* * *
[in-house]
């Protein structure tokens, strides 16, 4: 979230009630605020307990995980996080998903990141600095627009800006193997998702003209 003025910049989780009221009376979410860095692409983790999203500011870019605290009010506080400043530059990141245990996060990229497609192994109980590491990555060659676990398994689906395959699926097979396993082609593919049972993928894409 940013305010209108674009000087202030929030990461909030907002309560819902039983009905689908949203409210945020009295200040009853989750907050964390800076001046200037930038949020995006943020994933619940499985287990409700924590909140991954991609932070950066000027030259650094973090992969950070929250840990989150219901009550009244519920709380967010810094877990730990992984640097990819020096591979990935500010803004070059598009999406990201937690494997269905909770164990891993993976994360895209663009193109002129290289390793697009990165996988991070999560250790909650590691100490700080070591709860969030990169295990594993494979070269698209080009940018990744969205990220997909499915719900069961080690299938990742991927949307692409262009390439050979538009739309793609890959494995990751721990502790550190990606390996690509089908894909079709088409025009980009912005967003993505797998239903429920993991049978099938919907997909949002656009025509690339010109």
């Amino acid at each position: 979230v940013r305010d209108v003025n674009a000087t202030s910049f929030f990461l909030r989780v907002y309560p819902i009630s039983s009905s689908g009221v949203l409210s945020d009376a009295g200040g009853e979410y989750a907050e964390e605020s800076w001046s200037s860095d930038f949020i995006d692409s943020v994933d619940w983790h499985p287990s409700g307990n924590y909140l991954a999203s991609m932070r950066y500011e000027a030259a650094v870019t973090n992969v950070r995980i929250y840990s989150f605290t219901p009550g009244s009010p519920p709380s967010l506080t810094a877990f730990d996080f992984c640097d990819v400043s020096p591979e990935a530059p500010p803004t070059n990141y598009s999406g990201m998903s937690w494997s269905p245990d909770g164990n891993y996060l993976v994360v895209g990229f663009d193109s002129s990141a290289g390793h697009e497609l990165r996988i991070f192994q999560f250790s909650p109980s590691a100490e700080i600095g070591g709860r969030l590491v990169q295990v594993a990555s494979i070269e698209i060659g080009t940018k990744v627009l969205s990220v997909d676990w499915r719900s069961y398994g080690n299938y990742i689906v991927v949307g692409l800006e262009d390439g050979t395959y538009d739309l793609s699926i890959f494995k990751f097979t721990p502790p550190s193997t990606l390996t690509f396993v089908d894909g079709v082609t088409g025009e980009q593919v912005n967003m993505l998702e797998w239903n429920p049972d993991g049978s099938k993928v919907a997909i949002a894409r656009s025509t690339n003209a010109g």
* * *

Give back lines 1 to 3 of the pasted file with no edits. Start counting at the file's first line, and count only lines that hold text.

[in-house]
């Protein structure tokens, strides 16, 4: 979230009630605020307990995980996080998903990141600095627009800006193997998702003209 003025910049989780009221009376979410860095692409983790999203500011870019605290009010506080400043530059990141245990996060990229497609192994109980590491990555060659676990398994689906395959699926097979396993082609593919049972993928894409 940013305010209108674009000087202030929030990461909030907002309560819902039983009905689908949203409210945020009295200040009853989750907050964390800076001046200037930038949020995006943020994933619940499985287990409700924590909140991954991609932070950066000027030259650094973090992969950070929250840990989150219901009550009244519920709380967010810094877990730990992984640097990819020096591979990935500010803004070059598009999406990201937690494997269905909770164990891993993976994360895209663009193109002129290289390793697009990165996988991070999560250790909650590691100490700080070591709860969030990169295990594993494979070269698209080009940018990744969205990220997909499915719900069961080690299938990742991927949307692409262009390439050979538009739309793609890959494995990751721990502790550190990606390996690509089908894909079709088409025009980009912005967003993505797998239903429920993991049978099938919907997909949002656009025509690339010109």
């Amino acid at each position: 979230v940013r305010d209108v003025n674009a000087t202030s910049f929030f990461l909030r989780v907002y309560p819902i009630s039983s009905s689908g009221v949203l409210s945020d009376a009295g200040g009853e979410y989750a907050e964390e605020s800076w001046s200037s860095d930038f949020i995006d692409s943020v994933d619940w983790h499985p287990s409700g307990n924590y909140l991954a999203s991609m932070r950066y500011e000027a030259a650094v870019t973090n992969v950070r995980i929250y840990s989150f605290t219901p009550g009244s009010p519920p709380s967010l506080t810094a877990f730990d996080f992984c640097d990819v400043s020096p591979e990935a530059p500010p803004t070059n990141y598009s999406g990201m998903s937690w494997s269905p245990d909770g164990n891993y996060l993976v994360v895209g990229f663009d193109s002129s990141a290289g390793h697009e497609l990165r996988i991070f192994q999560f250790s909650p109980s590691a100490e700080i600095g070591g709860r969030l590491v990169q295990v594993a990555s494979i070269e698209i060659g080009t940018k990744v627009l969205s990220v997909d676990w499915r719900s069961y398994g080690n299938y990742i689906v991927v949307g692409l800006e262009d390439g050979t395959y538009d739309l793609s699926i890959f494995k990751f097979t721990p502790p550190s193997t990606l390996t690509f396993v089908d894909g079709v082609t088409g025009e980009q593919v912005n967003m993505l998702e797998w239903n429920p049972d993991g049978s099938k993928v919907a997909i949002a894409r656009s025509t690339n003209a010109g």